Brent Bozell

CBS gave the letter from Aznar & Co. a sentence or two, and then devoted a whole story to Nelson Mandela, puffed as a Nobel laureate and "one of the world's most respected elder statesmen," viciously attacking Bush as "a president who has no foresight, who cannot think properly, is now wanting to plunge the world into a holocaust."

But as America awoke on Monday morning, March 15, to the news of the Aznar party's defeat, the networks were again highlighting the most anti-Bush angle. NBC's "Today" found a "huge" upset, a "huge loss" for Aznar, a "blow to the U.S. and to President Bush." ABC wondered: "Is support for the U.S. occupation in Iraq dwindling among our allies in Europe?" Watching ABC, I thought we didn't have any allies in Europe supporting us in Iraq. Peter Jennings specialized in implying that the United States was "going it alone" in Iraq.

Over at CBS, "The Early Show" announced it first and foremost as "bad news for the administration." Spain was an "important if symbolic" coalition member, and its military withdrawal "will not have a large impact on operations, but it will make a large dent in the appearance of a cohesive coalition."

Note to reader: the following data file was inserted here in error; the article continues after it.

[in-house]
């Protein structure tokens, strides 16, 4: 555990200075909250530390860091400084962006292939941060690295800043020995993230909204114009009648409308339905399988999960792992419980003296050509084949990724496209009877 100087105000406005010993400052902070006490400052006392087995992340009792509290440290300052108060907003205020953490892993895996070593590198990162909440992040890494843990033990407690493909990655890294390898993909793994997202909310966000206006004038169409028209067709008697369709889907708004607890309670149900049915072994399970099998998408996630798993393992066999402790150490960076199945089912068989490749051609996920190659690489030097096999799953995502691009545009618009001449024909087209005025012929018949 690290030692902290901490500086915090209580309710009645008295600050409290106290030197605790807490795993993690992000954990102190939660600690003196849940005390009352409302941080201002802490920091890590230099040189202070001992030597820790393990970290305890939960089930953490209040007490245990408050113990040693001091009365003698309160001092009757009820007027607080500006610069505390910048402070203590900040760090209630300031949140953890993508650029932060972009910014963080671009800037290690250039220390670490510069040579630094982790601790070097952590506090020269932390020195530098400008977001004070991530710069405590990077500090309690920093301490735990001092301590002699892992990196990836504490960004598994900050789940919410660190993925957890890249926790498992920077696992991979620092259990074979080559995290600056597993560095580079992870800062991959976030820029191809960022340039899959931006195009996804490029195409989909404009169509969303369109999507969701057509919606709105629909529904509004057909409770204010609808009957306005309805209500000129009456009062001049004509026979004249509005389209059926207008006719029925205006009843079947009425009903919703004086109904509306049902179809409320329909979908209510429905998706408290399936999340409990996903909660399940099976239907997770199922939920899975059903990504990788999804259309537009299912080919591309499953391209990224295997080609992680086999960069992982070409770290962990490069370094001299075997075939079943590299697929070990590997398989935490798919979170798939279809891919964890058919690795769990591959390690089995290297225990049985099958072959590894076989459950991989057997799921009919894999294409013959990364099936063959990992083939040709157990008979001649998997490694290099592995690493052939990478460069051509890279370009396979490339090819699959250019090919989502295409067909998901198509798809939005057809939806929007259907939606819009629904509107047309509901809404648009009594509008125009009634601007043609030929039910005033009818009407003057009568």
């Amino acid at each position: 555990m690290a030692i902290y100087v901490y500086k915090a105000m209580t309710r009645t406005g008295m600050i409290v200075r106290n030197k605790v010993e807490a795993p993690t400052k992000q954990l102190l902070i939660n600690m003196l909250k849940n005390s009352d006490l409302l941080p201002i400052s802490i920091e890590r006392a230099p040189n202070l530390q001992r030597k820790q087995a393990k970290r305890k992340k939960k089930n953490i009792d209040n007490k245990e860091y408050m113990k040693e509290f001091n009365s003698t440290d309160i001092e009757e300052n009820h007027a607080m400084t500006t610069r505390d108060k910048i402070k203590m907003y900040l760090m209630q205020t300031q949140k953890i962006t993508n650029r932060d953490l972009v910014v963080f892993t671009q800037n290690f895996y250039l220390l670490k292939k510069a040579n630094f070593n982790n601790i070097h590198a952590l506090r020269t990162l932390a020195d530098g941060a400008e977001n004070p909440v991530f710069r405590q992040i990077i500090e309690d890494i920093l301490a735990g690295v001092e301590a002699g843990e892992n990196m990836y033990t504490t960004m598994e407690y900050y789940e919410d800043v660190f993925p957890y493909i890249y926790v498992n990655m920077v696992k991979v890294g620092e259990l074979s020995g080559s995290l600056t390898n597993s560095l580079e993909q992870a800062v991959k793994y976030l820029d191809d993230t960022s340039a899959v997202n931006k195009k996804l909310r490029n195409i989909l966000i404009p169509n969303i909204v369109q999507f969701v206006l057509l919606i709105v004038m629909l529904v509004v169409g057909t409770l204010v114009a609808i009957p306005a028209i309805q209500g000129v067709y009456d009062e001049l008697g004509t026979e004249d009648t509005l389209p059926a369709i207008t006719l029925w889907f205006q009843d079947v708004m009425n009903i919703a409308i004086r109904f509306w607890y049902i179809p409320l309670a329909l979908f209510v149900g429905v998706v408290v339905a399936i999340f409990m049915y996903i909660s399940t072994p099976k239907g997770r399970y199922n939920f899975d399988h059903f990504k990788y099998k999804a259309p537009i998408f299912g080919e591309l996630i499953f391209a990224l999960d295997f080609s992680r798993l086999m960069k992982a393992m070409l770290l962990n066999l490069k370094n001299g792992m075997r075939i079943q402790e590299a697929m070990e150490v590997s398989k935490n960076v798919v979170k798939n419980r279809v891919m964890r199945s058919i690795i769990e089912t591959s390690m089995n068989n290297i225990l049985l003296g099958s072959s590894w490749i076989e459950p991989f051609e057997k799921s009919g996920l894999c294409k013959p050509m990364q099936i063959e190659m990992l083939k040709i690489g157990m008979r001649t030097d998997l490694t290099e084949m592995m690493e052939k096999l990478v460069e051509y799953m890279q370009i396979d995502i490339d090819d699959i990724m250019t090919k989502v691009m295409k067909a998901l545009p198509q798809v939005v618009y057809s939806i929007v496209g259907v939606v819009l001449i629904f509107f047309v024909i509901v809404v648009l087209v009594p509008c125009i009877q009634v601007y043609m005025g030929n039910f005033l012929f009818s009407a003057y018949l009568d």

How can the potential loss of Spain as an ally make a "large" public relations dent when their appearance in the coalition has almost never been recognized the TV news elite? That doesn't make any sense. But if you're the media, you can make them up as you go along. Whatever helps the Left is the standard.

During Republican administrations, the American media approaches Europe eager for an oh-so-sophisticated smashing of conservative foreign policy. Europe is only newsworthy when it dissents from the American line, and never mind how history turns out. In the 1980s, U.S. reporters lapped up every morsel of anti-American sentiment as Ronald Reagan planned to put Pershing missiles in Western Europe. The media's favorite Europeans thought the Soviet Union would stand for a thousand years, and only a bellicose nitwit would challenge them. Now we have another Reaganesque figure, and his Evil Empire has already been deposed. But the European left are offered offer the last word.

The incoming Socialist leader of Spain, Jose Luis Rodriguez Zapatero, sounded like an Iberian Dennis Kucinich, dismissing the liberation of Iraq as a "disaster" that had led to "nothing but hate and unrest." Journalists like to think they are the idealists. All they're channeling with the Zapatero line is strategic apathy and historical ignorance.

Brent Bozell

Founder and President of the Media Research Center, Brent Bozell runs the largest media watchdog organization in America.
TOWNHALL DAILY: Be the first to read Brent Bozell's column. Sign up today and receive daily lineup delivered each morning to your inbox.
©Creators Syndicate